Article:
Life Time has partnered with the sports health experts at NYU Langone Health to provide insights into the common health issues that have the potential to prevent you from moving freely and functioning at your best.
Meet the Expert
- Sumedha Chablani, MD, endocrinologist, clinical assistant professor at NYU Grossman School of Medicine, and thyroid health expert at NYU Langone
Q: What is thyroid dysfunction and how can it affect my performance as an athlete?
A: The thyroid is a small gland that sits at the base of the neck and releases two hormones, T3 and T4, that help regulate metabolism in the body. Thyroid dysfunction occurs when there is either an increased or decreased level of these hormones.
“While an athlete doesn’t necessarily have an increased or decreased risk of thyroid dysfunction, the presenting symptoms can affect athletic performance,” explains Sumedha Chablani, MD, an endocrinologist and thyroid health expert with NYU Langone. “While the symptoms of thyroid dysfunction can be nonspecific, one common sign is fatigue. I recommend that anyone with a preexisting or family history of thyroid disease follow up with their primary-care physician.”
3 Types of Thyroid Dysfunction
- Hypothyroidism is the most common type of thyroid dysfunction and occurs when your body underproduces thyroid hormones. Symptoms can include slow metabolism, weight gain, cold intolerance, constipation, decreased energy, slow heart rate, fatigue, and depression.
- Hyperthyroidism occurs when your body overproduces thyroid hormones. Symptoms can include fast metabolism, weight loss, hot intolerance, watery bowel movements, rapid heart rate, insomnia, and anxiety.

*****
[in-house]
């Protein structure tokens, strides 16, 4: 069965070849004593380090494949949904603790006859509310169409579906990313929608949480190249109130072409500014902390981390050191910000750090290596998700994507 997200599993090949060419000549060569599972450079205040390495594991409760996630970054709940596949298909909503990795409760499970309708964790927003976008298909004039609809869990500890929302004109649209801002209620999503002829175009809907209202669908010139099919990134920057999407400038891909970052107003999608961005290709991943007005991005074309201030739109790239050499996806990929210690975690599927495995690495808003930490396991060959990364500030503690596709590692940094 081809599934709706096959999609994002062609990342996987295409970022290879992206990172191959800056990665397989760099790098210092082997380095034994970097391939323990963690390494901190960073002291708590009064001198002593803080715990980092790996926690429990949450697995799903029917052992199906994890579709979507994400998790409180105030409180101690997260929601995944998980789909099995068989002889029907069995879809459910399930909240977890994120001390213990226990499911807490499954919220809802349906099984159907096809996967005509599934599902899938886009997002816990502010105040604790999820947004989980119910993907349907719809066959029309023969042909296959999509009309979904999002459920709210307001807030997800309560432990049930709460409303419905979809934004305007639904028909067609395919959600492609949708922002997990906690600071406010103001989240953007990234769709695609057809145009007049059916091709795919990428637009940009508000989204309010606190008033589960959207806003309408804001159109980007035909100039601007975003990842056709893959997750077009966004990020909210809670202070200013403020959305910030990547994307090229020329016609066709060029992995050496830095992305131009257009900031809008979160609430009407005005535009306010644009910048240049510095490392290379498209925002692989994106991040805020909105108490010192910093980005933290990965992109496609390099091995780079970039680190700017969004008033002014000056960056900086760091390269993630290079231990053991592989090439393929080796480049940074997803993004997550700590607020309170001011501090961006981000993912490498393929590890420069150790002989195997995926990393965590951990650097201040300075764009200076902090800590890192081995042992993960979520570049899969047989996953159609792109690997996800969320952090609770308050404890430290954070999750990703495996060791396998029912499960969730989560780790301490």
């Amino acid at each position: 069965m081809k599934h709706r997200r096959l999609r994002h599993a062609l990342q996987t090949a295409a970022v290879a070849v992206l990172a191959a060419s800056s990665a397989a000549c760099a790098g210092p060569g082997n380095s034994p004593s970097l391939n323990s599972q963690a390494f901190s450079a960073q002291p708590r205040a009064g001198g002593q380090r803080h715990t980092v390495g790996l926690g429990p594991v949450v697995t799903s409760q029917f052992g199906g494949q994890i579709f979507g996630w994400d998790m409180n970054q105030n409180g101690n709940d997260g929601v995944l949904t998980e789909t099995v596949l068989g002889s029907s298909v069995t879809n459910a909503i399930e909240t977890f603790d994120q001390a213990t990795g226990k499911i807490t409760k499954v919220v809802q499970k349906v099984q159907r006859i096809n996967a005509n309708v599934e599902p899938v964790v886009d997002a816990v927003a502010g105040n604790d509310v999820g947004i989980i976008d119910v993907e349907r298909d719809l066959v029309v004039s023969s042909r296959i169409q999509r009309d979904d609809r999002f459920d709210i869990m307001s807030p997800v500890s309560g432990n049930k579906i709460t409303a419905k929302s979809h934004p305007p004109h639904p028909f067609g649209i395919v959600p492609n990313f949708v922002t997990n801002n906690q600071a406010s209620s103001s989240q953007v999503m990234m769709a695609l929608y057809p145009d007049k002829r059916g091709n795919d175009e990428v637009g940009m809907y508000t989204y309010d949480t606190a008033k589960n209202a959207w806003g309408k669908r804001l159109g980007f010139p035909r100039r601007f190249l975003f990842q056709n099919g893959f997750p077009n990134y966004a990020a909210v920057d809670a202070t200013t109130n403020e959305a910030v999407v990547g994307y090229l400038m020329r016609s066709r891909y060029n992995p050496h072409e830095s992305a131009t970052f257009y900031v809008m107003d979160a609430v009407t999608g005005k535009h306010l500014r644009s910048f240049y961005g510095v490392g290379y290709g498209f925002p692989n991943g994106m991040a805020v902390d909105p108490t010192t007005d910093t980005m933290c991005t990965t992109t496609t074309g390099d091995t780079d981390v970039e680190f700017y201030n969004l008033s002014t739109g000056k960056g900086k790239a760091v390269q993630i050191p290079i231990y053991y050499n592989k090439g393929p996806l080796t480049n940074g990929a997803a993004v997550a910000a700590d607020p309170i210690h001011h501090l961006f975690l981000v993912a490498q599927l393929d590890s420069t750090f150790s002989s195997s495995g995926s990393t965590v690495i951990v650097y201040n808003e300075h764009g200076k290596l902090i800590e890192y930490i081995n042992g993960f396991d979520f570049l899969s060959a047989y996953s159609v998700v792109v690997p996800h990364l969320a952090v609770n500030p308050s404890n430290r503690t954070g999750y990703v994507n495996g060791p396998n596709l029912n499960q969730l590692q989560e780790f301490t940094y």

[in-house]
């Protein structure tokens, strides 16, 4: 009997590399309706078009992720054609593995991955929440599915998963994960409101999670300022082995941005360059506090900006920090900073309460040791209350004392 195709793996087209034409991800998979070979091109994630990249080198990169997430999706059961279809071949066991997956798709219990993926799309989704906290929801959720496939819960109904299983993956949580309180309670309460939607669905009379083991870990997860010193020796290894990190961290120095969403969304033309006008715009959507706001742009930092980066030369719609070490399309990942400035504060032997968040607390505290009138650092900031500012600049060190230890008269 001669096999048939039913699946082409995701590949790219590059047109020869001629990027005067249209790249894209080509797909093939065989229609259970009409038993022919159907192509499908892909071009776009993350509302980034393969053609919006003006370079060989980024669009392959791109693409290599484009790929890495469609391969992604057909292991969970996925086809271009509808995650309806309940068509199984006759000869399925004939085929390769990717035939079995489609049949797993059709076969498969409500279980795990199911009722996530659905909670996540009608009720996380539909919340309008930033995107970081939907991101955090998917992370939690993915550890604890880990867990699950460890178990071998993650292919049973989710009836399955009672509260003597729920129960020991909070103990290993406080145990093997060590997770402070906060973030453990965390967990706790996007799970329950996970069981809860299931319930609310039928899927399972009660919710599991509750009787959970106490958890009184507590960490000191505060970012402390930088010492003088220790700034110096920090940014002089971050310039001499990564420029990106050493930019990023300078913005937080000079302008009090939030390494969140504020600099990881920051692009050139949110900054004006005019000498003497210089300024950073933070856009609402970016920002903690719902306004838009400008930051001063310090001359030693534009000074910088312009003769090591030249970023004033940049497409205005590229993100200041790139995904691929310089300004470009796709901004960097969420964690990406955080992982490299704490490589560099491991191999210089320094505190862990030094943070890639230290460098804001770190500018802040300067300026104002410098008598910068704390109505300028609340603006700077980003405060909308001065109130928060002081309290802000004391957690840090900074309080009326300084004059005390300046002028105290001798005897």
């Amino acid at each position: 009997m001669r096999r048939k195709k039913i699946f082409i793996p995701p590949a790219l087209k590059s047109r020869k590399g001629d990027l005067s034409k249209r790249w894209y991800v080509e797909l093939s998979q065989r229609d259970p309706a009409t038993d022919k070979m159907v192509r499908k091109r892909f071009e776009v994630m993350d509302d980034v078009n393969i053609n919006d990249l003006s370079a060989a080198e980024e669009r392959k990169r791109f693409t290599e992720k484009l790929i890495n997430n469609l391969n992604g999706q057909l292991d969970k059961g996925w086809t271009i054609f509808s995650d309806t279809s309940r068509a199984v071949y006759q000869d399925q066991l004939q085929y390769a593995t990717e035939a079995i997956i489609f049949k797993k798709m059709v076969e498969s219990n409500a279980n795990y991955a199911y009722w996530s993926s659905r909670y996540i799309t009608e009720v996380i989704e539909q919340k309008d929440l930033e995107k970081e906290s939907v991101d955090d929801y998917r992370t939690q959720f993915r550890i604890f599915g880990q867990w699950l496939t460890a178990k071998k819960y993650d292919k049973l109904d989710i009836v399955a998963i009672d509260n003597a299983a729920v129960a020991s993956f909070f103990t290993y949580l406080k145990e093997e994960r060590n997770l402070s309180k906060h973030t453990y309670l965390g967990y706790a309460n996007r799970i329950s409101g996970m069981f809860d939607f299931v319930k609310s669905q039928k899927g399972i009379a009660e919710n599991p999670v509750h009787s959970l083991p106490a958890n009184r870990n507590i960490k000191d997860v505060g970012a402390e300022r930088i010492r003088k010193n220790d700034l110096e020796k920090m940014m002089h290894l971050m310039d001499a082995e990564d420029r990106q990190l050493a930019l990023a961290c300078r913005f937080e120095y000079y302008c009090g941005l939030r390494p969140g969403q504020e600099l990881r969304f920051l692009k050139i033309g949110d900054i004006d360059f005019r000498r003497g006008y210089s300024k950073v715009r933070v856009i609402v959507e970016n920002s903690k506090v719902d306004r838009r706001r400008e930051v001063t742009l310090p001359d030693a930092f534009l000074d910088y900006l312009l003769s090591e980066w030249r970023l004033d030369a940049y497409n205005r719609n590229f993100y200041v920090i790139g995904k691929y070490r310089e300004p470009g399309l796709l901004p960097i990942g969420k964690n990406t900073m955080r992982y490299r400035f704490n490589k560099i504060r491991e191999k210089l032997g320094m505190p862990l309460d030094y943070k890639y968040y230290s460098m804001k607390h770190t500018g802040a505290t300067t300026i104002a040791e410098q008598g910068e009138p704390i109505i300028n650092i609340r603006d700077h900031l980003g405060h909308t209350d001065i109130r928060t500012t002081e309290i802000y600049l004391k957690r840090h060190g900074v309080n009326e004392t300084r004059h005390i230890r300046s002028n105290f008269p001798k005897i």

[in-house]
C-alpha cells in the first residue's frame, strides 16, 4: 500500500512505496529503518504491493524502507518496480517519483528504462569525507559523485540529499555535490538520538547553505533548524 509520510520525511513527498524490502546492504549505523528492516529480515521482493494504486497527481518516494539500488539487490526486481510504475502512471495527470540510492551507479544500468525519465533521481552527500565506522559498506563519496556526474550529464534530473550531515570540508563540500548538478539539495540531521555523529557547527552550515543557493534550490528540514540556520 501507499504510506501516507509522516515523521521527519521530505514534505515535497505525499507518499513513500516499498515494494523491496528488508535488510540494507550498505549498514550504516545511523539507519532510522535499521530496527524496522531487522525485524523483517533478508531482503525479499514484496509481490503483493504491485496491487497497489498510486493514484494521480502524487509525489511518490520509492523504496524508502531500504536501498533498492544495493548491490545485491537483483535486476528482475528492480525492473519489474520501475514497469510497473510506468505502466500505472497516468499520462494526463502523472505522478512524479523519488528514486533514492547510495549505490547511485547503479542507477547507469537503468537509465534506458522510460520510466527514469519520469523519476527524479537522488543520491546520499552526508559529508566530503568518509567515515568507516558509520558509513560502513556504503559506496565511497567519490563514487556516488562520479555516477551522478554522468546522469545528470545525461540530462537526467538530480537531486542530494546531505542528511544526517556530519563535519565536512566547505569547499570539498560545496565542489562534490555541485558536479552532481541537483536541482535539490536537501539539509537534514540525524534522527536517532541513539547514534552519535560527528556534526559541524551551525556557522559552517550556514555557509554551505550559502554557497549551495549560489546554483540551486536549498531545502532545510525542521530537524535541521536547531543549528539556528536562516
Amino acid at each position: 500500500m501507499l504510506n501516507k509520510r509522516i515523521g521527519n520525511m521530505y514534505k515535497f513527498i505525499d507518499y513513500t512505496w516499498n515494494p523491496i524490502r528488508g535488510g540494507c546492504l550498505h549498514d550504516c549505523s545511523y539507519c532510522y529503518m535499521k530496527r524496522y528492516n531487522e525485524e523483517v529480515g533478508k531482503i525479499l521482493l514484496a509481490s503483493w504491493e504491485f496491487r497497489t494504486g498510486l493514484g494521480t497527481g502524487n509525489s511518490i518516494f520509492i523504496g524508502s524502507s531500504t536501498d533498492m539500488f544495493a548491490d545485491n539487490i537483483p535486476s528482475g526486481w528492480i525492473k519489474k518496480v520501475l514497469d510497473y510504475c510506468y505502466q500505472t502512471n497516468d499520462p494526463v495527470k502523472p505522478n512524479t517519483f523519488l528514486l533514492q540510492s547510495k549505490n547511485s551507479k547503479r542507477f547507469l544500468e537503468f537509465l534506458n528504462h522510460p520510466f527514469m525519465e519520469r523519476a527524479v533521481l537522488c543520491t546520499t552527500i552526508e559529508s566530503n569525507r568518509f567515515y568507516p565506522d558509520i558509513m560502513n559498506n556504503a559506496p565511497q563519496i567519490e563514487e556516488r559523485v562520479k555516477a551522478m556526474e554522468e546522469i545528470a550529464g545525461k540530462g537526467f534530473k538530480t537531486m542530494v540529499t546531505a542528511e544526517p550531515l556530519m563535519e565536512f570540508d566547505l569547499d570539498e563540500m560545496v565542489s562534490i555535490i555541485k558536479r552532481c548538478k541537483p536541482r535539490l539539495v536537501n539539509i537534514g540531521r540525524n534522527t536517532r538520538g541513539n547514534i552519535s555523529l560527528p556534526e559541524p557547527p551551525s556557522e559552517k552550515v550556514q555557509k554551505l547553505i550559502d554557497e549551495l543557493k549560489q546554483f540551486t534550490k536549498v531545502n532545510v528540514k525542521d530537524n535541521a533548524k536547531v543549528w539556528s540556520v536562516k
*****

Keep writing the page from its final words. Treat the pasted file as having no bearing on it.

- Nodules or swelling of the thyroid gland can also affect the production of thyroid hormones. Severe symptoms of this include difficulty breathing or swallowing and hoarseness.
Thyroid Dysfunction in Athletes
Both hypothyroidism and hyperthyroidism can present with fatigue or changes in energy levels, which can impact athletic performance and endurance. Thyroid hormones can also affect receptors on the heart — an essential organ when it comes to exercise and athleticism — causing decreased or increased heart rate.
The most common cause of hypothyroidism and hyperthyroidism is an autoimmune response from your body. The body releases an antibody that attacks the thyroid gland, causing the under- or overproduction of thyroid hormones. Risk factors for this autoimmune process include genetics, infection, stress, or pregnancy.
Injury to the pituitary gland in the brain, which regulates the thyroid, can also lead to thyroid disease. “One cause of pituitary dysfunction that is especially relevant to athletes is traumatic brain injury from contact sports,” says Dr. Chablani. “Additional causes include the development of a growth on the gland, inflammation, and infection.”
Overcoming Thyroid Dysfunction
If you’re experiencing symptoms of thyroid dysfunction, the first step is to meet with your primary-care physician. They may refer you to an endocrinologist if needed.
“Thyroid dysfunction can actually be transient, meaning it can clear up on its own over time,” Dr. Chablani says. “We’re seeing this a lot with COVID-19, where some patients develop short-lived inflammation of the thyroid gland that can improve without any intervention. Your physician will monitor your levels to determine what or if medication is needed, and it’s important to follow up regularly.”
In the case of nodules or growth of the thyroid gland, there are a few different therapies used by physicians, and it may involve surgery.
“If an athlete is diagnosed with hypothyroidism or hyperthyroidism — in addition to taking their prescribed medications and going to their follow-up appointments — general healthy lifestyle habits can improve their overall thyroid health,” adds Dr. Chablani. “Eating a balanced diet, getting adequate sleep, and practicing relaxation techniques can all be beneficial.”
The Sports Health experts at NYU Langone have the multi-specialty expertise to provide coordinated, comprehensive care for all types of athletes. As an official healthcare partner, Life Time is able to offer its members exclusive concierge access to NYU Langone’s world-class orthopedic specialists and performance experts, who can help you meet your fitness goals. To schedule an in-person appointment or video visit with a Sports Health expert, visit nyulangone.org/lifetime.